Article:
Now the park was returned its historical name. This is a place for leisurely walks, traditional city events such as the Press Day and the Flower Festival are held here. At the entrance to the garden there is a small fountain, and in the park itself there is a monument to Maxim Gorky and the grotto on which stands a goat - the symbol of Samara. Strukovsky Garden also has a skate park and a summer concert and movie hall.

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The Samarans have a saying: "The Volga bank is a precious rim of the city." The embankment is one of the postcards of Samara, a favorite vacation spot for both locals and visitors. Until the 1930s, the Volga coast remained unsettled, there were warehouses, stables, sawmills and other industrial buildings. Landscaping began in 1940, and today the embankment consists of four lines with a total length of about five kilometers - from the River Station (where, by the way, you can buy souvenirs from Samara) to the Silicate Ravine. In 2011, a large-scale reconstruction of the embankment began, which is expected to be completed for the World Cup.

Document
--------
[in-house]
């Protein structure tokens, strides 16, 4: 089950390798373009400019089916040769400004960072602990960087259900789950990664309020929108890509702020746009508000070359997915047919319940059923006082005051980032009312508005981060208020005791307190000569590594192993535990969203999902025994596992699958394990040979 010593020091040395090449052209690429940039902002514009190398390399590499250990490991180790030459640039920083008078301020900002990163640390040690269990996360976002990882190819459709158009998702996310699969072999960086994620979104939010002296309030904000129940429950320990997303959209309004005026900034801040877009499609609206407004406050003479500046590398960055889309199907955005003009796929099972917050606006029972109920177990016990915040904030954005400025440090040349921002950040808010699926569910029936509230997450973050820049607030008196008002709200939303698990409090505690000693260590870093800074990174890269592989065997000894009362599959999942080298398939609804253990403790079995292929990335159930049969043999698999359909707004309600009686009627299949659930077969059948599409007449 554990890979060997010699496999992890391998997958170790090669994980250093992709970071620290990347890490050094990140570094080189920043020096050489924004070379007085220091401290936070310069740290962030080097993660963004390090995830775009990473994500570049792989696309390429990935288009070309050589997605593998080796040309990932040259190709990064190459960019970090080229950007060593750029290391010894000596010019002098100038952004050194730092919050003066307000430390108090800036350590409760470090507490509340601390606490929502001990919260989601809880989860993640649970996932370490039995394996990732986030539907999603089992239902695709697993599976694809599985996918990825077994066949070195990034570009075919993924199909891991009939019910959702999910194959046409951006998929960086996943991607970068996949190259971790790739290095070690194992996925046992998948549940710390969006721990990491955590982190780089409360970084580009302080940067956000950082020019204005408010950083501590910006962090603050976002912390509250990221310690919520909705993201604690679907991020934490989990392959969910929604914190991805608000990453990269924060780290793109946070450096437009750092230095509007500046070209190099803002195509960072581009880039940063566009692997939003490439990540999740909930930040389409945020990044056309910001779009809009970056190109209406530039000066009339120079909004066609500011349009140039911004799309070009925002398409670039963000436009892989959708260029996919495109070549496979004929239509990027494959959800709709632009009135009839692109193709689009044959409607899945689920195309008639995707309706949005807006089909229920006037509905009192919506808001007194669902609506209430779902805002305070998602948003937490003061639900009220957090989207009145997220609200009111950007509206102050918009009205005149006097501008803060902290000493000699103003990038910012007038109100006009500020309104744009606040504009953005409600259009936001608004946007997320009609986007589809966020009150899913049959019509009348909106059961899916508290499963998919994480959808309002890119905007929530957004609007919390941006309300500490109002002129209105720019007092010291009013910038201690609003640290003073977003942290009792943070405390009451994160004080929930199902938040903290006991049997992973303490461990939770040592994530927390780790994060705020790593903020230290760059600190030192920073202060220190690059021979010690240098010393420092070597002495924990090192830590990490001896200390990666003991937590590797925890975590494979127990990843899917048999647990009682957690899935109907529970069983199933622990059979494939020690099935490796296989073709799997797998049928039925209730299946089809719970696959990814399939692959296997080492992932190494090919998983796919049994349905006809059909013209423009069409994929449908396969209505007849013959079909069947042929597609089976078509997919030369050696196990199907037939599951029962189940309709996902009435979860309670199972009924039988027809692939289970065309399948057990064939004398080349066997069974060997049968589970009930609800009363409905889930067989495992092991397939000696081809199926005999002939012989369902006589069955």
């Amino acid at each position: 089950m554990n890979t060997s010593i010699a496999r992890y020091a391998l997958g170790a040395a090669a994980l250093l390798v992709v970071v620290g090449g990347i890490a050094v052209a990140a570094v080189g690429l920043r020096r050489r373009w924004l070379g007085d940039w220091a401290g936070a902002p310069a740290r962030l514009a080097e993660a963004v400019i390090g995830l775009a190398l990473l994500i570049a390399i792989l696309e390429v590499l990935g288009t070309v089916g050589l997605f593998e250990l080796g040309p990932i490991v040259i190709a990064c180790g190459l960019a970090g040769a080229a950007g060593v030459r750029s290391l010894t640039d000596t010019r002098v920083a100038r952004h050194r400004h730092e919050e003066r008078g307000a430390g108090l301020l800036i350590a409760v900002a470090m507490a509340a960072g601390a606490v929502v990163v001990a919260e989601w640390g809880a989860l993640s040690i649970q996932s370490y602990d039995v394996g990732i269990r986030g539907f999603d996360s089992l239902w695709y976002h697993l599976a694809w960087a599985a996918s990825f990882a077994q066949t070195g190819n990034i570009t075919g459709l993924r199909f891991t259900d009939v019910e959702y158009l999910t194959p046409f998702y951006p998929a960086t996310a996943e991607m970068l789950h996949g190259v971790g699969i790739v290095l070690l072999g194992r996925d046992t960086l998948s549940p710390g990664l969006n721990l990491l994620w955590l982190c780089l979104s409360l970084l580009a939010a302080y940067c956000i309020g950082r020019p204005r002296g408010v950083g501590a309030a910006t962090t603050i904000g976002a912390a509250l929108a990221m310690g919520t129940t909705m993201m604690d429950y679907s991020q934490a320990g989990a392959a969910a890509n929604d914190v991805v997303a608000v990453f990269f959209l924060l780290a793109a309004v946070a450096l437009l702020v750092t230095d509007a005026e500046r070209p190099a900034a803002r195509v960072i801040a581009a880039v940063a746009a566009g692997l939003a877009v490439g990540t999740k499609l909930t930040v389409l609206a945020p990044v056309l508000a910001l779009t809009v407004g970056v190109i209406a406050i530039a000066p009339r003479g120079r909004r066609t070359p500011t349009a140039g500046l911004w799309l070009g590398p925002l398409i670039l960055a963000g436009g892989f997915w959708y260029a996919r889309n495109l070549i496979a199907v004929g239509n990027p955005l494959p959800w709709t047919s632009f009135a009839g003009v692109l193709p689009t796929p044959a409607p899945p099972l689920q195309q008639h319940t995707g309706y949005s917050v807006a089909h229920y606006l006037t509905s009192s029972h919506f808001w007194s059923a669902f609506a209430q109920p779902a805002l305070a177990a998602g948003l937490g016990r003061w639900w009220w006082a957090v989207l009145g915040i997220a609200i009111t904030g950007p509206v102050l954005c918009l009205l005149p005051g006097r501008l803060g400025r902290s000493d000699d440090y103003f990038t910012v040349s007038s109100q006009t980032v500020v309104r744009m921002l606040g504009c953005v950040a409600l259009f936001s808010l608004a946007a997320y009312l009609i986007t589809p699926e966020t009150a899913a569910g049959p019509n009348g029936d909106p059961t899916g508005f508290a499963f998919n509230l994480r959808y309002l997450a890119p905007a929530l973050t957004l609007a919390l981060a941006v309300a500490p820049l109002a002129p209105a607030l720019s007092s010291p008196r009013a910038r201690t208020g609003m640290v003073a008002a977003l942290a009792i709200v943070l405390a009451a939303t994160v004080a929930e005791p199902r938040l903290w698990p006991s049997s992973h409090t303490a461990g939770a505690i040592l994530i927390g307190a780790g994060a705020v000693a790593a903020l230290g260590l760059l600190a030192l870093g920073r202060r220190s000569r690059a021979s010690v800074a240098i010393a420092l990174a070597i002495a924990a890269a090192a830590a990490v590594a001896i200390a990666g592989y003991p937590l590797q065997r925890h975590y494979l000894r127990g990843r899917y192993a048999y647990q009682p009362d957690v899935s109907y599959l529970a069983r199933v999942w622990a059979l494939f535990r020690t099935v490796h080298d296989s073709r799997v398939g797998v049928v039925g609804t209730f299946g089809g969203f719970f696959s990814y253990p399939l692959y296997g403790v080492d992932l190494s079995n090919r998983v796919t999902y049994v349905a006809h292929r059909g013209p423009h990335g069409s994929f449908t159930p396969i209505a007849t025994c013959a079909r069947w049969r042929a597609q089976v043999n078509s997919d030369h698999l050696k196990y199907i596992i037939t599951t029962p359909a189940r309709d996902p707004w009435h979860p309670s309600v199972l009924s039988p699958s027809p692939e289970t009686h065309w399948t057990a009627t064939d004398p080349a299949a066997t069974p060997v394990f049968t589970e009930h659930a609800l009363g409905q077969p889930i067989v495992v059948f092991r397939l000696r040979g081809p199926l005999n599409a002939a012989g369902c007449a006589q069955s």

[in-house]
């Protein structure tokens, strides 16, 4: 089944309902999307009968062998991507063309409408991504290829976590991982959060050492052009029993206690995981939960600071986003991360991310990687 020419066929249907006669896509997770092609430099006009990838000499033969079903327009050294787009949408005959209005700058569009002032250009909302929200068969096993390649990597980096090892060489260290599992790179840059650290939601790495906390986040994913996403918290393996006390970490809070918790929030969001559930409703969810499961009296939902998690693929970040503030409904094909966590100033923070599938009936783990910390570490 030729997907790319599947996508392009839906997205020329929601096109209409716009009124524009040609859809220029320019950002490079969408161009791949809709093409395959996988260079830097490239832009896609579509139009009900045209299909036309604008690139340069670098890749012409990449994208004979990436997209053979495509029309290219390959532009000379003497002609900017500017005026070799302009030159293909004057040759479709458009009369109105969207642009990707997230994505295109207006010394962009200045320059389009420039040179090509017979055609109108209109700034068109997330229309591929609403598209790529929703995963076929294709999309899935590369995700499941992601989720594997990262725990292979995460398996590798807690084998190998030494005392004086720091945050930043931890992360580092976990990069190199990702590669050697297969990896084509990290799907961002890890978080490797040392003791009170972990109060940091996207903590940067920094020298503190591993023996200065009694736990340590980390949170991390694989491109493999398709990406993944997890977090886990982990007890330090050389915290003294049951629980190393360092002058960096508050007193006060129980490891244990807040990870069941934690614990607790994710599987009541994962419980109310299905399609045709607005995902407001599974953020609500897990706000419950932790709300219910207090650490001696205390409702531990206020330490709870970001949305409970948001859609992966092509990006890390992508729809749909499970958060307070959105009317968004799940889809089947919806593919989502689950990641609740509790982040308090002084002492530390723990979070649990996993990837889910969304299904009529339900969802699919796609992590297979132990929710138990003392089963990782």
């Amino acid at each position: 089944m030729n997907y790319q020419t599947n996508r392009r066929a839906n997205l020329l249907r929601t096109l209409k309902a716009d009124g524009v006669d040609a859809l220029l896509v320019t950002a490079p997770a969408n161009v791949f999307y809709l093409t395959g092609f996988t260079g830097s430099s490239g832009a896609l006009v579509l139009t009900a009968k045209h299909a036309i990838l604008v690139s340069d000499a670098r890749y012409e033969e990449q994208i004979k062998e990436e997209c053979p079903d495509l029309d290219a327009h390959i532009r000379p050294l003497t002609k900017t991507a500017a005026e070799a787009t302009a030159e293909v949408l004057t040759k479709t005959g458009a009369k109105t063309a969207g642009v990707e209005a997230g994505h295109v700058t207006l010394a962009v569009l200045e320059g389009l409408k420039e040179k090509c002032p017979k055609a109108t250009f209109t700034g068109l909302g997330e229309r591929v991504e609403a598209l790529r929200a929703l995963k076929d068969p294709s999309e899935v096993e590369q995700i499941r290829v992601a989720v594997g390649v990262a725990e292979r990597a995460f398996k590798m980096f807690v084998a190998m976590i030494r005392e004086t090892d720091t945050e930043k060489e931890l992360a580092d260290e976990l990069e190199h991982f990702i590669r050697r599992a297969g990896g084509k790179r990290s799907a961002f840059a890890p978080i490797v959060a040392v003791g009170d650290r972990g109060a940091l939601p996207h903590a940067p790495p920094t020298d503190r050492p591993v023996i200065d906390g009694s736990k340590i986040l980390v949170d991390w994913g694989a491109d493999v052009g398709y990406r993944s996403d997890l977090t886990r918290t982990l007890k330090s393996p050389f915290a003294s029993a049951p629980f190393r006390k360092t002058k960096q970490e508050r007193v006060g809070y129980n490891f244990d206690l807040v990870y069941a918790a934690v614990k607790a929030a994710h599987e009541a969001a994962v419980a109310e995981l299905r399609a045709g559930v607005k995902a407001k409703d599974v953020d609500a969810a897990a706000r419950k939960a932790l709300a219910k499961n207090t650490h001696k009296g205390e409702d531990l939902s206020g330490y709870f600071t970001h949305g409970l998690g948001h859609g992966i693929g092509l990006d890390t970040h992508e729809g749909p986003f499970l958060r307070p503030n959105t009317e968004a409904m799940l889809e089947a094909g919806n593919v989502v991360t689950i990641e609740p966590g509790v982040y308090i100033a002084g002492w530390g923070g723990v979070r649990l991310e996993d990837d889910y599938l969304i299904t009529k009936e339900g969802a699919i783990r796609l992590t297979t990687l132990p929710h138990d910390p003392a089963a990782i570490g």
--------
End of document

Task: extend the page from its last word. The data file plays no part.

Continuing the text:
One of the main attractions of the embankment is the Ladya spire, installed in 1986, commemorating the 400th anniversary of the city. The 20-meter concrete construction made in the form of a sailboat became one of the symbols of Samara. In 2011, a "singing" fountain was opened near the CSK VVS pool after reconstruction, and in 2014 a monument to the founder and first governor of Samara, Prince Grigory Zasekin was erected on the Polevoy Descent of the embankment.